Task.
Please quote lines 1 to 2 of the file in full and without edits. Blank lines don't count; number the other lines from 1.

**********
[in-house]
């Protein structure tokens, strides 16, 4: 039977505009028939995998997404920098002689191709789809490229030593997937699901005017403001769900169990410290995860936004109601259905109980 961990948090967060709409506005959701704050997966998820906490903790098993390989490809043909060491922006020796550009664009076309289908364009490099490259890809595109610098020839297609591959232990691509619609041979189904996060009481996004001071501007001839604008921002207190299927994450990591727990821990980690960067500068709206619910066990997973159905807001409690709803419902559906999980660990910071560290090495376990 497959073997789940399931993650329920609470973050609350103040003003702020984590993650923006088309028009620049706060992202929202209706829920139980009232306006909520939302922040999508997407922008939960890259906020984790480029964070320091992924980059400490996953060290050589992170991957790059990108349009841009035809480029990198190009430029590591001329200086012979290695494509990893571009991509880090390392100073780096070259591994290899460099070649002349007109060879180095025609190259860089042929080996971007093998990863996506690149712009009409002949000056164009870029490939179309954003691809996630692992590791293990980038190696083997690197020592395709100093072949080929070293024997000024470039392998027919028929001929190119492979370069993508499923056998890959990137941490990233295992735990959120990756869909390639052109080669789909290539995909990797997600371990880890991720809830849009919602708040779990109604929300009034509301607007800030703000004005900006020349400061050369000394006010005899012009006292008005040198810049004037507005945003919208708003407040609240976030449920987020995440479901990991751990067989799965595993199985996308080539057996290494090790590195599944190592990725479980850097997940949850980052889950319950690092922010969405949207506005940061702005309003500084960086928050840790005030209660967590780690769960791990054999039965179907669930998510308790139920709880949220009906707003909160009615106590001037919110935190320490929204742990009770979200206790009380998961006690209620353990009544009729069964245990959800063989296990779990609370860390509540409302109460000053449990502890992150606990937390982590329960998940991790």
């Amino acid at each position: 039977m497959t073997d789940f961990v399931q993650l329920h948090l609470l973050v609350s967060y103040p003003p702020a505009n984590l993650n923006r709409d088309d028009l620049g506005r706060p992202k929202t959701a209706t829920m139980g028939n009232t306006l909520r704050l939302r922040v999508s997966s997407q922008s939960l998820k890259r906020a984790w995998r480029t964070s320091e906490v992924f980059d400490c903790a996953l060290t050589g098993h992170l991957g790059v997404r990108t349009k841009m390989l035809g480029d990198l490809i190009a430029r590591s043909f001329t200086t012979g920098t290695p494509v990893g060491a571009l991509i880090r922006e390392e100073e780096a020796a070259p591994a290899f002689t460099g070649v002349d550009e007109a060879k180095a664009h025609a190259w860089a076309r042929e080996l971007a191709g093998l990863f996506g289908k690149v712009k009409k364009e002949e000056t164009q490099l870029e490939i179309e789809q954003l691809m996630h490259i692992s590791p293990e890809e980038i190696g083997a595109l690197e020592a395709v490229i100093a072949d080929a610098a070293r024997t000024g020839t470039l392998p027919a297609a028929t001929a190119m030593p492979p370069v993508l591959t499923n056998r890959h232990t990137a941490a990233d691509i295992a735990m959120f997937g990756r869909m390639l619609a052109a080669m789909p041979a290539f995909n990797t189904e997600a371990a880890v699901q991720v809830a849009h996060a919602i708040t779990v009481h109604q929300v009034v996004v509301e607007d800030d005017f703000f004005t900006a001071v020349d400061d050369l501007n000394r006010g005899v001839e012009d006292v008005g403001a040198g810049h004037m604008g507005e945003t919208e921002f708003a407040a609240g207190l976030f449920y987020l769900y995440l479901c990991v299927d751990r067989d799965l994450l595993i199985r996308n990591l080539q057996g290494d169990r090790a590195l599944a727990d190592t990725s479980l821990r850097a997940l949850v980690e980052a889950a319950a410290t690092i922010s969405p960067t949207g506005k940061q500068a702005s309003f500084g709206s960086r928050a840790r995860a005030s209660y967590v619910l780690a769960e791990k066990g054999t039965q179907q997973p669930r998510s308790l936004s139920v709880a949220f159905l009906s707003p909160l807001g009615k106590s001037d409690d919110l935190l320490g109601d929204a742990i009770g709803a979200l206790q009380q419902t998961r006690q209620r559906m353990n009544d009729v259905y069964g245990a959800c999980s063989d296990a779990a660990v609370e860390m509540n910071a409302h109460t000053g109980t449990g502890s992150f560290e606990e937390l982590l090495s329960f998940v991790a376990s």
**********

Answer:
[in-house]
């Protein structure tokens, strides 16, 4: 039977505009028939995998997404920098002689191709789809490229030593997937699901005017403001769900169990410290995860936004109601259905109980 961990948090967060709409506005959701704050997966998820906490903790098993390989490809043909060491922006020796550009664009076309289908364009490099490259890809595109610098020839297609591959232990691509619609041979189904996060009481996004001071501007001839604008921002207190299927994450990591727990821990980690960067500068709206619910066990997973159905807001409690709803419902559906999980660990910071560290090495376990 497959073997789940399931993650329920609470973050609350103040003003702020984590993650923006088309028009620049706060992202929202209706829920139980009232306006909520939302922040999508997407922008939960890259906020984790480029964070320091992924980059400490996953060290050589992170991957790059990108349009841009035809480029990198190009430029590591001329200086012979290695494509990893571009991509880090390392100073780096070259591994290899460099070649002349007109060879180095025609190259860089042929080996971007093998990863996506690149712009009409002949000056164009870029490939179309954003691809996630692992590791293990980038190696083997690197020592395709100093072949080929070293024997000024470039392998027919028929001929190119492979370069993508499923056998890959990137941490990233295992735990959120990756869909390639052109080669789909290539995909990797997600371990880890991720809830849009919602708040779990109604929300009034509301607007800030703000004005900006020349400061050369000394006010005899012009006292008005040198810049004037507005945003919208708003407040609240976030449920987020995440479901990991751990067989799965595993199985996308080539057996290494090790590195599944190592990725479980850097997940949850980052889950319950690092922010969405949207506005940061702005309003500084960086928050840790005030209660967590780690769960791990054999039965179907669930998510308790139920709880949220009906707003909160009615106590001037919110935190320490929204742990009770979200206790009380998961006690209620353990009544009729069964245990959800063989296990779990609370860390509540409302109460000053449990502890992150606990937390982590329960998940991790």